Fluted Points in Alaska

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archaeo
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Fluted Points in Alaska

Post by archaeo » Sat Mar 13, 2010 8:59 am

Fluted Points from the Bering Land Bridge
http://qmackie.wordpress.com/2010/03/06 ... nd-bridge/
March 6, 2010
Serpentine Hot Springs, has come to light on Alaska’s Seward Peninsula (the bit that sticks out closest to Asia – map) which has revealed numerous fluted points. These date to about 12,000 calendar years ago, which is around one thousand years more recent than Clovis itself. At this time, Beringia was still largely dry land and the Seward Peninsula a range of hills in the centre-right of this picture:
...........

====================
Ice-Age Humans of the Bering Land Bridge:

Archeology of Serpentine Hot Springs, Bering Land Bridge National Preserve, Alaska
Ted Goebel, Center for the Study of the First Americans, Texas A&M University
http://www.nps.gov/bela/historyculture/people.htm
....
During summer 2009 the Center for the Study of the First Americans (at Texas A&M University) and National Park Service had the opportunity to investigate what may be the first Ice-Age archeological site yet found in the Bering Land Bridge National Preserve. The site is located near Serpentine Hot Springs, and it contains stone tools and animal bones preliminarily dated to about 12,000 calendar years ago.

Our research focuses on the first peopling of the Americas during the Ice Age (or Pleistocene) period. We are interested in chronicling and explaining the origins of the first Americans. From where did they come? When did they disperse from northeast Asia to Beringia? How did they spread from Alaska to the rest of the Americas? Our research into these questions covers three continents and numerous scientific fields, not just archeology but also geology, paleontology, paleobotany, and even human genetics.

Much of the debate surrounding the origins of the first Americans is centered on the significance of the Clovis culture ...........

.... Conclusions

Given the work we have accomplished thus far, we offer the following conclusions. ........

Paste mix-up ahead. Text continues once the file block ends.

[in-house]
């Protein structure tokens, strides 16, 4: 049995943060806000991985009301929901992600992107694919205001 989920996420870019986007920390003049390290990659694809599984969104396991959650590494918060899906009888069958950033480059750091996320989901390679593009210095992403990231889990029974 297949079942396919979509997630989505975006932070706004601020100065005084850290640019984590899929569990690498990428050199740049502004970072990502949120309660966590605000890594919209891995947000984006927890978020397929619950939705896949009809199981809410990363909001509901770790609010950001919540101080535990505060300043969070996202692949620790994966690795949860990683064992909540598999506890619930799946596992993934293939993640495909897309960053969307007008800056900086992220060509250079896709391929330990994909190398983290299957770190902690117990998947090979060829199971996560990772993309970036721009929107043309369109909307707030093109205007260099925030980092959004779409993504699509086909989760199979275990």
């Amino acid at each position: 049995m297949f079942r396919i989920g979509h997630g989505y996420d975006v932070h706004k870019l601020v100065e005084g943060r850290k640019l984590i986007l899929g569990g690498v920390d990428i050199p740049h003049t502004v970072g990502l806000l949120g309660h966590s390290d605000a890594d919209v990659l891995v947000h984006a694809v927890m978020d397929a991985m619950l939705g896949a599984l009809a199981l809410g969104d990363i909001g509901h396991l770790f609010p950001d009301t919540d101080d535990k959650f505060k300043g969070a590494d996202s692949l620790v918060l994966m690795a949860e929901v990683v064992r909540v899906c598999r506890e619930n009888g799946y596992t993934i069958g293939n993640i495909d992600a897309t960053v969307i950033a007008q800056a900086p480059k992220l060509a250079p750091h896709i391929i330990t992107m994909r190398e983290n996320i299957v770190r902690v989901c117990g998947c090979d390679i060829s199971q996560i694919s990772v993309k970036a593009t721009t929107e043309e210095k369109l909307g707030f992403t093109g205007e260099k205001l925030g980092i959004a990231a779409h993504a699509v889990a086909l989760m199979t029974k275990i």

(3) Elements of fluted-point technology as well as blade/microblade technology seem to co-occur at the site, even around the same dated feature. ...........

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Digit
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Re: Fluted Points in Alaska

Post by Digit » Sat Mar 13, 2010 9:39 am

IIRC correctly fluted points are all but unknown in Asia, if so, logic says they came from the south.

Roy.
First people deny a thing, then they belittle it, then they say it was known all along! Von Humboldt

Rokcet Scientist

Re: Fluted Points in Alaska

Post by Rokcet Scientist » Sat Mar 13, 2010 9:54 am

Digit wrote: IIRC correctly fluted points are all but unknown in Asia, if so, logic says they came from the south.
Does logic also tell you they came from the south in Asia, of from the south in America?

Besides: Ish' logic tells her they came from the west, from the Altai...

So we got a logic clash here.

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Digit
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Re: Fluted Points in Alaska

Post by Digit » Sat Mar 13, 2010 10:12 am

What is it Mich says, we have the fossils!
No fluted points in Asia means that either they started an entirely new scheme of tool making once in to America or they didn't come from Asia!

Roy.
First people deny a thing, then they belittle it, then they say it was known all along! Von Humboldt

uniface

Re: Fluted Points in Alaska

Post by uniface » Sat Mar 13, 2010 10:30 am

Elements of fluted-point technology as well as blade/microblade technology seem to co-occur at the site, even around the same dated feature.
Well, Duhhh . . .

Clovis lithic technology, like that of the European Aurignacian era (the last however many thousand years of which overlapped the better-known Solturean) was a core-&-blade technology. Period.

It would be odd in the extreme if they didn't co-occur.

Looks like somebody didn't get the memo :oops:
Last edited by uniface on Sun Mar 14, 2010 8:57 am, edited 1 time in total.

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Digit
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Re: Fluted Points in Alaska

Post by Digit » Sat Mar 13, 2010 10:48 am

I did get the memo, there is absolutely no reason why two different groups, one from the east and one from the south, could not have used the same shelters etc.